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Tag Archive: midlayers

  1. Independent Trekking Tips And Advice

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    Choosing not to join a commercial trek is an attractive alternative for many adventurers and is an option enjoyed by tens of thousands each year around the world. Without the support of fellow-trekkers and tour leaders, it means taking more personal responsibility for the obvious matters such as permits, route finding, accommodation and food. Not so obvious before setting out are the practical considerations on the trail each day.

    Go lightweight – resist the temptation to pack for every eventuality. Your rucksack will weigh you down, hold you back and, ultimately, demoralise you. Modern outdoor clothing is light, flexible and easy care. A baselayer top or two will double as T-shirts and an insulating mid layer worn over it and under a waterproof or soft shell jacket allows you to be comfortable in a wide range of temperatures and weather. You certainly don’t need to pack changes of clothing – wash, rinse and dry quickly is the best way.

    Feet – if you’re not used to hiking day after day, take it easy at first and check your heels and toes regularly. Boots or shoes that you know you can wear comfortably day after day are a much better bet than a brand new pair of tough trekking boots. Good socks – and a spare pair – make all the difference to comfort and foot care so change them during the day rather than each night. When you take a break, whip off boots, remove insoles and socks and let them all dry as your feet air off and cool down.

    Drinking – water, that is, not local firewater! Avoiding dehydration is a key component in staying healthy and making good decisions. Drink water regularly – by the time you feel thirsty, it’s already becoming too late. Filter or otherwise treat water you think is safe to drink and top up yourself as well as your bottle at every opportunity. Hot drinks from local stalls are refreshing but beware of bottled soft drinks as they may be filled round the corner.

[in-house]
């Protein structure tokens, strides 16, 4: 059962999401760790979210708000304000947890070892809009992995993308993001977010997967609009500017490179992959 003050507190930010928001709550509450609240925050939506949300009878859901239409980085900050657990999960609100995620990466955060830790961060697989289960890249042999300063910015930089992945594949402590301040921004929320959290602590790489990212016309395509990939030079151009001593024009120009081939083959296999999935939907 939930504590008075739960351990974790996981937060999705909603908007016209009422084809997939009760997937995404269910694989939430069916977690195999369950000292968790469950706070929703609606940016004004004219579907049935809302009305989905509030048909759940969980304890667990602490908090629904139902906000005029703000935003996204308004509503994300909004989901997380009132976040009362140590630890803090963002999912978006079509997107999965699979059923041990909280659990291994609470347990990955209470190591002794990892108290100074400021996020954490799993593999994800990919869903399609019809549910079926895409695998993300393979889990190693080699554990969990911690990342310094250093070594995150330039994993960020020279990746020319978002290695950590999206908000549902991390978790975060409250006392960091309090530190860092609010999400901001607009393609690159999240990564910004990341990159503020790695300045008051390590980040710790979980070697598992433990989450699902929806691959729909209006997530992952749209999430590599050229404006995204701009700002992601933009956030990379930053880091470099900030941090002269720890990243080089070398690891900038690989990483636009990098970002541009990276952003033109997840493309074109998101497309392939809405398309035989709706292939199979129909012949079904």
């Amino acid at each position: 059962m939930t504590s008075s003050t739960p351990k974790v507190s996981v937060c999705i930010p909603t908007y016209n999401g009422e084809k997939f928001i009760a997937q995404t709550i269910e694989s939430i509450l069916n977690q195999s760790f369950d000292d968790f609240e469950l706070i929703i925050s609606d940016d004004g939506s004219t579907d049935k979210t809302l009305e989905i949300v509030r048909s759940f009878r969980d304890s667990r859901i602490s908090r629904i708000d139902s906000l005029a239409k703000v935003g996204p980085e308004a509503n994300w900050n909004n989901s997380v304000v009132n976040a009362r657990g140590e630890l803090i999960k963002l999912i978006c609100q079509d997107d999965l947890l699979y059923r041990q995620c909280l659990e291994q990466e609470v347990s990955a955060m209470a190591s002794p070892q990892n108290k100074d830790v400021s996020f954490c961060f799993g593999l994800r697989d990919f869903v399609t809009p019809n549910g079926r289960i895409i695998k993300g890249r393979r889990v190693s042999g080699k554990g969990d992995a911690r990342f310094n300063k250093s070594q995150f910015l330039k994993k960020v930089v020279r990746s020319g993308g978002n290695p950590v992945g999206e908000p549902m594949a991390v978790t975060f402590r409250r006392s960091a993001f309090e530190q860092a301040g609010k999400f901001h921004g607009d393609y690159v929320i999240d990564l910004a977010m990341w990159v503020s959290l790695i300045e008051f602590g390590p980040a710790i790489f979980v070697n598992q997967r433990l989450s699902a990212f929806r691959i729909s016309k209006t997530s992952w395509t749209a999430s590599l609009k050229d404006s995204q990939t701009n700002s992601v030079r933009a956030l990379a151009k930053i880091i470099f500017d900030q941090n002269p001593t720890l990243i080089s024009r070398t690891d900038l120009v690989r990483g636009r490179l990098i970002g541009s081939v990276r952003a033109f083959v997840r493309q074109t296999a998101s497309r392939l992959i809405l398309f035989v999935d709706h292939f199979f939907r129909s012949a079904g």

Sun – Basking in hours of sunshine at altitude can cause serious sunburn. Hat, sunglasses and sunscreen are the first line of defence. Take it easy to begin with until you adjust to the conditions.

    Stay in touch – even in remote areas, it’s surprisingly easy (depressing almost!) to stay in touch with family and friends. It’s hard to get lost on popular trekking routes and, if you’re tempted to wander up a side valley on your own, try to let somebody know what you’re planning to do. Use careful judgement as to who you tell, of course.

    Take it easy – you’re not in a completion so there’s no need to stick to a schedule. If a guidebook says a trek section should take 5 hours, remember it’s only a guide not an instruction or challenge. Take regular breaks, enjoy the scenery, chat with locals and share experiences with fellow-trekkers. It’s not a race and you’re there for the whole experience. When you’ve had a break, stretch your muscles before heading out again.

    Body clock – it pays to re-tune your way of operating to make the most of each day by rising early and enjoying a long break during the day before getting your head down early in the evening.

     

  2. Layering Clothing To Suit The Weather Conditions

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    On a news website, these headlines occupied the same page – ‘Indian summer this Autumn’ and ‘Nightmare winter’. Outdoors, it often feels like that in the same day, especially in the hills.